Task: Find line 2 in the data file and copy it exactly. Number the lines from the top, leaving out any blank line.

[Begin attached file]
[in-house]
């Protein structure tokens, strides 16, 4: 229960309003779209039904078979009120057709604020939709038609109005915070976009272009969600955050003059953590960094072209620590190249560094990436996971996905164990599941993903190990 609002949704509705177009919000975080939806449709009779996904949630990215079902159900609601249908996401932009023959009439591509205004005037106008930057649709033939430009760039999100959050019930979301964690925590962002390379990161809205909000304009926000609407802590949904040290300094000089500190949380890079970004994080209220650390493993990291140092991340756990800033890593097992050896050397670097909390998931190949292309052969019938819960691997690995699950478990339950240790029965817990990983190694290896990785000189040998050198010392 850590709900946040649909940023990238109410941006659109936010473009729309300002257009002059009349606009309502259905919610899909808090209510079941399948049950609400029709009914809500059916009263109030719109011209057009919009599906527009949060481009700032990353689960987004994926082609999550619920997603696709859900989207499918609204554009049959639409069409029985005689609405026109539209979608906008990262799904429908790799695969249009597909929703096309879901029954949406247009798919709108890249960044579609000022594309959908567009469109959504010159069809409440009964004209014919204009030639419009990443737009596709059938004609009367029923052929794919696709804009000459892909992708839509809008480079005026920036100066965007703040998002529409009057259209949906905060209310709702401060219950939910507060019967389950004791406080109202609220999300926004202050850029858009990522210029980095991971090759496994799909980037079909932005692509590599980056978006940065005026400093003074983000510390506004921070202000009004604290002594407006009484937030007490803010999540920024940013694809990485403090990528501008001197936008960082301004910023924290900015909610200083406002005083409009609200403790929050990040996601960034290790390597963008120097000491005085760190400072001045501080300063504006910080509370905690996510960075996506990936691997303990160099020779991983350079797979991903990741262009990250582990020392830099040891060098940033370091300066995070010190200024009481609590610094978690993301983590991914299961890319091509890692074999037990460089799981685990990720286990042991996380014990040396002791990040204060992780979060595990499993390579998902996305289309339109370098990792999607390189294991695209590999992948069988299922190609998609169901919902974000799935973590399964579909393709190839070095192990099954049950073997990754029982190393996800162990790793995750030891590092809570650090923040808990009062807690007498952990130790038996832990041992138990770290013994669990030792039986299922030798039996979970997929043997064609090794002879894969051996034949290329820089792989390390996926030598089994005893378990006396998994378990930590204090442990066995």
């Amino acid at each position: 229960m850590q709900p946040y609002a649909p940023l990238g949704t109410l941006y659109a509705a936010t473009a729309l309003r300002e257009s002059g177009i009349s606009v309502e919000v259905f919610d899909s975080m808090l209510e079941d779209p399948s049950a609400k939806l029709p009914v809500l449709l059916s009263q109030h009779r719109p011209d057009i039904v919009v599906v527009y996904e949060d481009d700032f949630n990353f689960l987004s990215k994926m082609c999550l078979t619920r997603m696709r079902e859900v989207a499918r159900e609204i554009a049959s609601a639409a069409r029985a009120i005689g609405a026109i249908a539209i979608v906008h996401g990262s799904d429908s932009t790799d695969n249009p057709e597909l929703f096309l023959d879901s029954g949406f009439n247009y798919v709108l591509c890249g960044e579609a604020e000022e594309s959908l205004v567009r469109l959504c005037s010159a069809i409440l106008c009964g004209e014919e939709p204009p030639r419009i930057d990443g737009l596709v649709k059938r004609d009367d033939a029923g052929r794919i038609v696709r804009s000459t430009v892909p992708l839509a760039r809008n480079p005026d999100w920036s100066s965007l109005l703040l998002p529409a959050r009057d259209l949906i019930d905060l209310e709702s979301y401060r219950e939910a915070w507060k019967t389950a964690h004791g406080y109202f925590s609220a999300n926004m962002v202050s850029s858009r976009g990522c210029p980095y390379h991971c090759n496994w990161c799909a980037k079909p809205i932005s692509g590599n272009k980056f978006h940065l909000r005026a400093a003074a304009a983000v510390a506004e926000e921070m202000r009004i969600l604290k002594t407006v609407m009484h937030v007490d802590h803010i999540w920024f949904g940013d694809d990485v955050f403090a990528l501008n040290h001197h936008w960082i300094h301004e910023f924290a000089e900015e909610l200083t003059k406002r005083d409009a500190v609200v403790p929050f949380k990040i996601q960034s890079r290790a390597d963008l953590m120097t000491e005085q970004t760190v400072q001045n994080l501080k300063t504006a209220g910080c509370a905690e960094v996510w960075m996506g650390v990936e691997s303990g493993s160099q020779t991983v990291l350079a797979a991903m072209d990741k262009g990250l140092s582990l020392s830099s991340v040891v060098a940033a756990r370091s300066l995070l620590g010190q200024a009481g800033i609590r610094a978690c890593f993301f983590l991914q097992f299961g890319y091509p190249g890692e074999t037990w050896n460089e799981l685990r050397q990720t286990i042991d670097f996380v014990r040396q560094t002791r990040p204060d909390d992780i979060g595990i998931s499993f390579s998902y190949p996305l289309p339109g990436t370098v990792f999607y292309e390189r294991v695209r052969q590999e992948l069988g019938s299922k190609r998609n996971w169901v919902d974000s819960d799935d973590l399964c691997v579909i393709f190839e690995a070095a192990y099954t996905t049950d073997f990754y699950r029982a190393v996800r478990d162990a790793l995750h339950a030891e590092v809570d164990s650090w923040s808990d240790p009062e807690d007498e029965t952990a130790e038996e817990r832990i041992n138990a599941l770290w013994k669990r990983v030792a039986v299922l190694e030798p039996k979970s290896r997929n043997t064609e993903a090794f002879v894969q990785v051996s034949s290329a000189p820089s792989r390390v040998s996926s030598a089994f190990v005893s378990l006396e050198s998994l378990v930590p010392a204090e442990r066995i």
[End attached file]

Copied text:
């Protein structure tokens, strides 16, 4: 229960309003779209039904078979009120057709604020939709038609109005915070976009272009969600955050003059953590960094072209620590190249560094990436996971996905164990599941993903190990 609002949704509705177009919000975080939806449709009779996904949630990215079902159900609601249908996401932009023959009439591509205004005037106008930057649709033939430009760039999100959050019930979301964690925590962002390379990161809205909000304009926000609407802590949904040290300094000089500190949380890079970004994080209220650390493993990291140092991340756990800033890593097992050896050397670097909390998931190949292309052969019938819960691997690995699950478990339950240790029965817990990983190694290896990785000189040998050198010392 850590709900946040649909940023990238109410941006659109936010473009729309300002257009002059009349606009309502259905919610899909808090209510079941399948049950609400029709009914809500059916009263109030719109011209057009919009599906527009949060481009700032990353689960987004994926082609999550619920997603696709859900989207499918609204554009049959639409069409029985005689609405026109539209979608906008990262799904429908790799695969249009597909929703096309879901029954949406247009798919709108890249960044579609000022594309959908567009469109959504010159069809409440009964004209014919204009030639419009990443737009596709059938004609009367029923052929794919696709804009000459892909992708839509809008480079005026920036100066965007703040998002529409009057259209949906905060209310709702401060219950939910507060019967389950004791406080109202609220999300926004202050850029858009990522210029980095991971090759496994799909980037079909932005692509590599980056978006940065005026400093003074983000510390506004921070202000009004604290002594407006009484937030007490803010999540920024940013694809990485403090990528501008001197936008960082301004910023924290900015909610200083406002005083409009609200403790929050990040996601960034290790390597963008120097000491005085760190400072001045501080300063504006910080509370905690996510960075996506990936691997303990160099020779991983350079797979991903990741262009990250582990020392830099040891060098940033370091300066995070010190200024009481609590610094978690993301983590991914299961890319091509890692074999037990460089799981685990990720286990042991996380014990040396002791990040204060992780979060595990499993390579998902996305289309339109370098990792999607390189294991695209590999992948069988299922190609998609169901919902974000799935973590399964579909393709190839070095192990099954049950073997990754029982190393996800162990790793995750030891590092809570650090923040808990009062807690007498952990130790038996832990041992138990770290013994669990030792039986299922030798039996979970997929043997064609090794002879894969051996034949290329820089792989390390996926030598089994005893378990006396998994378990930590204090442990066995």